Australian fires burn as death toll rises to 208

Forensic teams sift through the remains of a house in Pheasant Creek, north of Melbourne.
The death toll from bushfires in southeastern Australia has risen to 208, the Australian Red Cross said Thursday.

Five fires are still burning across the state of Victoria, a spokeswoman with the Country Fire Authority said. All are contained, but one of the fires spawned a smaller blaze that is actively burning, said the spokeswoman, who asked not to be named, in line with policy. That fire is burning in the area of Narbethong, about an hour north of Melbourne. “Two communities are in that area, we suspect they may be directly impacted by that particular fire,” the spokeswoman said. “Residents in that area are being asked to action their fire plans.” The Red Cross said it has teams in 13 locations across Victoria to help with first aid, food, and personal support. Australian Prime Minister Kevin Rudd announced a national day of mourning Sunday to honor the victims of the bushfires and recognize the efforts of emergency workers. “This day will give all Australians the chance to reflect and remember this terrible tragedy as an important step in rebuilding these communities,” he said in a statement. The fires have destroyed more than 1,800 homes and displaced about 7,000 people. At the height of the fires, about three dozen separate blazes were burning. A suspect, 39-year-old Brendan Sokaluk, has been arrested on suspicion of setting one of the fatal fires.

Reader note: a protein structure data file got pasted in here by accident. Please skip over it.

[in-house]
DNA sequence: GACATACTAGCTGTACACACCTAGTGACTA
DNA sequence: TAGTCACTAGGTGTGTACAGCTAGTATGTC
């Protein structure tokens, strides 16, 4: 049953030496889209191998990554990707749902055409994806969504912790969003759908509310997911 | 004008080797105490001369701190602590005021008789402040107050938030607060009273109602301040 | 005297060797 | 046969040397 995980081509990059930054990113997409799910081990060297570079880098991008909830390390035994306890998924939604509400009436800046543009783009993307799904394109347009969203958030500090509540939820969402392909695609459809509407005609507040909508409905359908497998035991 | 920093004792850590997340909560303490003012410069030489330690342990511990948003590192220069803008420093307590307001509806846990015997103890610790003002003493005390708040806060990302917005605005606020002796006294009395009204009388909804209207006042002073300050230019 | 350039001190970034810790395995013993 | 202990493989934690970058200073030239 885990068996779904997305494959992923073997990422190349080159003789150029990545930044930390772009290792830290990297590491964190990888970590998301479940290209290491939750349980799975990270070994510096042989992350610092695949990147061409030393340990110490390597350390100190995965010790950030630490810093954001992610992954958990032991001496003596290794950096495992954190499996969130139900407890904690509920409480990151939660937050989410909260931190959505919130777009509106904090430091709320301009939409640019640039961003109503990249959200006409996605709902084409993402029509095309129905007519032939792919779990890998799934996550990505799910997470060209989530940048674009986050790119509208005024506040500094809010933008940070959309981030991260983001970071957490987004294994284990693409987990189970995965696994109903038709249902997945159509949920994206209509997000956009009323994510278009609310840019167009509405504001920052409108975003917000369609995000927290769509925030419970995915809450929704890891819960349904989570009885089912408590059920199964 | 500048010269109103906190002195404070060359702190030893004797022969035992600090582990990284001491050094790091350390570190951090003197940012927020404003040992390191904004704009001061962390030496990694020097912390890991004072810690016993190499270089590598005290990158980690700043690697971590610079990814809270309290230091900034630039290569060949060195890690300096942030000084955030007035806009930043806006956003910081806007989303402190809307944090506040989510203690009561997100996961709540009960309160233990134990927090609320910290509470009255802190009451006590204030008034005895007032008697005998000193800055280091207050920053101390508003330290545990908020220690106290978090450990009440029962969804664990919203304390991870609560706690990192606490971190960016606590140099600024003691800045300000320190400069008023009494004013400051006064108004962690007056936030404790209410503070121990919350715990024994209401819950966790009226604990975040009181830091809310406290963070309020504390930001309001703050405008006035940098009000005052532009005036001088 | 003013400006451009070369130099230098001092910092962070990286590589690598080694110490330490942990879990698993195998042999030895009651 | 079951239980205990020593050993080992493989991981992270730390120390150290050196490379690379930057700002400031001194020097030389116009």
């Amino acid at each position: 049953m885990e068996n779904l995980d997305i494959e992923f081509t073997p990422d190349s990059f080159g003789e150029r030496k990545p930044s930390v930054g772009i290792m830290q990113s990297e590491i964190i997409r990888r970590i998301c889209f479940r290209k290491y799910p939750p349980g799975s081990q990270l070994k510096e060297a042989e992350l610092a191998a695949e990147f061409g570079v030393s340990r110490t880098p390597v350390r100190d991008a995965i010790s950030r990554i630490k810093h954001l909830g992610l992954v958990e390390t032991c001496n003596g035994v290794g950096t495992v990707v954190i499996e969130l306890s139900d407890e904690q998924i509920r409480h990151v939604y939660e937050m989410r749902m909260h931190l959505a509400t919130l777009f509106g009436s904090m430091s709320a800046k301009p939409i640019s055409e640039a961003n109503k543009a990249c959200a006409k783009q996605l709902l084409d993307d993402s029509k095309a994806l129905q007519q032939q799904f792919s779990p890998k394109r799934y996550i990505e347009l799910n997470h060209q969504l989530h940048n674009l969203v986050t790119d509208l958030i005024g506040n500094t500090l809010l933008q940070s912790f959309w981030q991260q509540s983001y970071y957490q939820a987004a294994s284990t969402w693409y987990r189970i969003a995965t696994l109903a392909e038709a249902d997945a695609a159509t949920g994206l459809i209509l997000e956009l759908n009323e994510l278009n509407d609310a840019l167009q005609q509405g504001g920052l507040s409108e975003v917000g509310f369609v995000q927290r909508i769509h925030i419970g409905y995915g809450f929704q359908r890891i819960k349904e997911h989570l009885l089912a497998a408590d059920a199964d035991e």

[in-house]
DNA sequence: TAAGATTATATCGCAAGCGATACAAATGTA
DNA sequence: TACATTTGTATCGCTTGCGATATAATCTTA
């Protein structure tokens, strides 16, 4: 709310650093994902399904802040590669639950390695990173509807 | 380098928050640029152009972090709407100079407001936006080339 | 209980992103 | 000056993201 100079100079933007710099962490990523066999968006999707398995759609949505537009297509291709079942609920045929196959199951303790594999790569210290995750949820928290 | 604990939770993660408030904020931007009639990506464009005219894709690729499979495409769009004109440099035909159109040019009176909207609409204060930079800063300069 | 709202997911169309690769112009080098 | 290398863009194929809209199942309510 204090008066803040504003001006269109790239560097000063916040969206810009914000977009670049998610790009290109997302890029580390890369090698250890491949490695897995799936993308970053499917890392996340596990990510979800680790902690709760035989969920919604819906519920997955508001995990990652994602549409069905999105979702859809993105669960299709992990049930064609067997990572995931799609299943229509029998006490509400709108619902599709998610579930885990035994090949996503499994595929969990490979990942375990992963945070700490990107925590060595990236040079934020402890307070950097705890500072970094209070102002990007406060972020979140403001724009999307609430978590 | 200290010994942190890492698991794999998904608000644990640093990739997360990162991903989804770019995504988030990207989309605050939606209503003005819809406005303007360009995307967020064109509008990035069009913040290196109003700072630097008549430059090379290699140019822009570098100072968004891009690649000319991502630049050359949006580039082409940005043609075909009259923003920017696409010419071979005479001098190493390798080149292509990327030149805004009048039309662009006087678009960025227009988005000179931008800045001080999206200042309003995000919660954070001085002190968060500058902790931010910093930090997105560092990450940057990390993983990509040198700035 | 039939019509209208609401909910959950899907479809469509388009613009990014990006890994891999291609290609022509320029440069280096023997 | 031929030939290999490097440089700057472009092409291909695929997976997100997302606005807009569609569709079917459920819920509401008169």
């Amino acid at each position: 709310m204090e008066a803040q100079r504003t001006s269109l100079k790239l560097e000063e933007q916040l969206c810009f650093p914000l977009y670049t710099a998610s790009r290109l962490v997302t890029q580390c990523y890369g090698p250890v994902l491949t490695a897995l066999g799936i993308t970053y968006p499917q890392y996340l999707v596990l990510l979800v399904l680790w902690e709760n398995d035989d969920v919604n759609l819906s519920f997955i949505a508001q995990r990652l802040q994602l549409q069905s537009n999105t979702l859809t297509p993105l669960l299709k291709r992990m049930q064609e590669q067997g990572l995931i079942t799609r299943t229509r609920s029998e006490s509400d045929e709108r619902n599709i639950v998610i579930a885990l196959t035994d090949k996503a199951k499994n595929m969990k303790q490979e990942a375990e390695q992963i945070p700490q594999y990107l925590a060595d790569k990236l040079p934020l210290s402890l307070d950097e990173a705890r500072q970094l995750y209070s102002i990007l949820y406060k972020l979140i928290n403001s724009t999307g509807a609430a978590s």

Sokaluk is suspected of lighting a fire on February 7. He has been charged with arson causing death, intentionally or recklessly lighting a bush fire, and possessing child pornography, Victoria state police said. The fire Sokaluk is accused of setting killed at least 21 people in Gippsland.